LAK: How many contributors do you guys have at Seattle Gay Scene?
LS: There's only a few of us at the core, and a half-dozen or so folks that contribute regularly. We're always looking for people who want to work with us, though! It's tough, because no one is getting paid yet, but as we expand, and more advertisers come on board, we're looking to change that. People should always be paid for their work in some way.
MS: It varies. Many people sign on, then get busy and move on. Blogging is harder than it looks. But, we add people all the time and we're always looking for people to feature. Especially different kinds of contributions...video, comics, animation...all are welcome. And, we have some exciting new people contributing...Mark "Mom" Finley is coming out of journalistic retirement to do Celebrity Interviews for us, like he used to do at SGN. And, we're working on some more new folks as well. TBA.
LAK: This year, we've seen Seattle Gay Scene start to host parties. Can we anticipate more of this in the future?
LS: I hope so! We're not really in the party production business, but they are an awful lot of fun aren't they? I like being able to showcase talent of all kinds! I'd love to do some art showings, movie nights, or micro-film festivals. Isn't it about time we had a small festival devoted to the early experimental queer filmmakers? I can see it "Early Homo-Erotic Experimental Works" and a screening of The Killing of Sister George for the lesbians :).
MS: Yup. We're doing some co-sponsoring things in the fall, and we hope to do some more party/theater/performance/fundraiser events next year, to be determined and announced.
LAK: David and I have been guests on your podcast, and we've had a great time! When did you guys start the podcast, and what were your intentions behind it?
LS: For about 5 years, I've loved the podcasts I've found online, but it's taken this long for it to come into its own as a medium. When I got involved with SGS, I was looking for a cool way to do a weekly roundup of some sort, and have another outlet to bring voices out to the world. Michael and I can talk all day long, but we also wanted to have folks out in the community come in and share their perspectives and thoughts on what was happening out there. Then adding the video/SGS-TV component was just a visual extension of that experience. I read a lot and listen to several podcasts, but at my heart, I'm a visual artist and tech geek - I love media of all stripes and I don't think I'm alone in that. We want to offer a multimedia experience to satisfy many tastes, not just the written word.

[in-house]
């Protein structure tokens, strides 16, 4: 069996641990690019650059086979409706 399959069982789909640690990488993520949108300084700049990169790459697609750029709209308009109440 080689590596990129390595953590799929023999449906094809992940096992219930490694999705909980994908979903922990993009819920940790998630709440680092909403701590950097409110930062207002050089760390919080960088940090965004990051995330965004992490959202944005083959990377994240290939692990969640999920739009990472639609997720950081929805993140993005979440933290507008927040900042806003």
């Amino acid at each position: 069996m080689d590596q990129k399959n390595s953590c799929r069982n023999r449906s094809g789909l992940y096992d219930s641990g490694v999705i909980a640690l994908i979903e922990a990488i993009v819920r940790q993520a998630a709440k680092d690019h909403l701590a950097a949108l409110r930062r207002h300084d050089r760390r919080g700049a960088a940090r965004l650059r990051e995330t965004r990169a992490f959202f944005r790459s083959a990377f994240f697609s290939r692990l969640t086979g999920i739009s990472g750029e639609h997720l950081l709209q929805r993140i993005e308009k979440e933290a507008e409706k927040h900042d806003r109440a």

MS: We started the podcast this last spring. The podcast is just another way to get info out there...and, it's fun to do. Also, we've added SGS-TV and plan on doing a lot more video in the future as well...some of it to be announced shortly. AND, we LOVE having you guys. You’re fun guests! You have OPINIONS and you're not afraid to share them with the world. AWESOME!
LAK: What are your goals for Seattle Gay Scene looking forward?
LS: I think for me, creatively, expanding the multimedia offering is what I'd love to see more of. I want more original photo, audio and video content out there, as well as content from contributors. I want to see what the Queer experimenters are doing. I want to see work without boundaries. I want us to be able to continue to inform and entertain using any medium possible - we just need to hear from the creatives out there. It would be easy to promote myself and my own work, but I want to see the broad selection of work out there. I think the creatives in Seattle who are doing really awesome things tend to be too shy about talking about themselves - I'd love to help cure them of that shyness.
MS: Bigger. More content. Better content. Different content. More video and podcasts. Full media domination. (not really kidding there.) More ads. Bigger community presence. Reach out to other cool artists and business people to work together and help each other out. Continue to promote deserving new talent. Financial viability. Hot, otter boys as our personal assistants. Fighting the good fight against the Daleks and the Borg. The works, baby!
LAK: Biggest challenge for you in covering Seattle's "gay scene"?
LS: Probably having enough time and resources to get to everything and cover it. There's so much happening, and I hate the thought that stuff might fall through the cracks. We're getting there, but we are in the same boat as a lot of folks - needing more time, needing more technology and needing more money.
MS: People confusing us with SGN. Getting our brand out there. Navigating between all the various factions of LGBTQ society. Dealing with a few morons. People getting butt hurt over stupid shit. Trying not to get butt hurt over stupid shit that doesn't matter. My ability to constantly irritate people. Digging up info from uncooperative sources. The usual. Oh, you only asked for one challenge...oops!
LAK: You just moved in to new digs in the Central District. Proof that the gays are migrating. Can we expect an "office warming" party soon?
LS: I'm so excited about the Cherry Street Studios :). Originally, I was just looking for an artspace for myself, but when it turned out that there was space aplenty for rent, it became an opportunity to create a new community, and have a home for SGS as well as a lot of other creative folks. We're working with the other folks at the building to do an open studio day/building warming party - hopefully in October some time :).
MS: Sure. We're near Twilight Exit and several Ethiopian restaurants...it'll be a helluva party. Hipsters and Goat Meat for EVERYBODY! And, plenty of cabs to make sure people make it home safely. Every Ethiopian cab driver in Seattle hangs out over here.
Photos by Shauna Hargrove. Big ups to Pony for the shooting location!
I, for one, cannot wait for that party! Bring on the goat meat!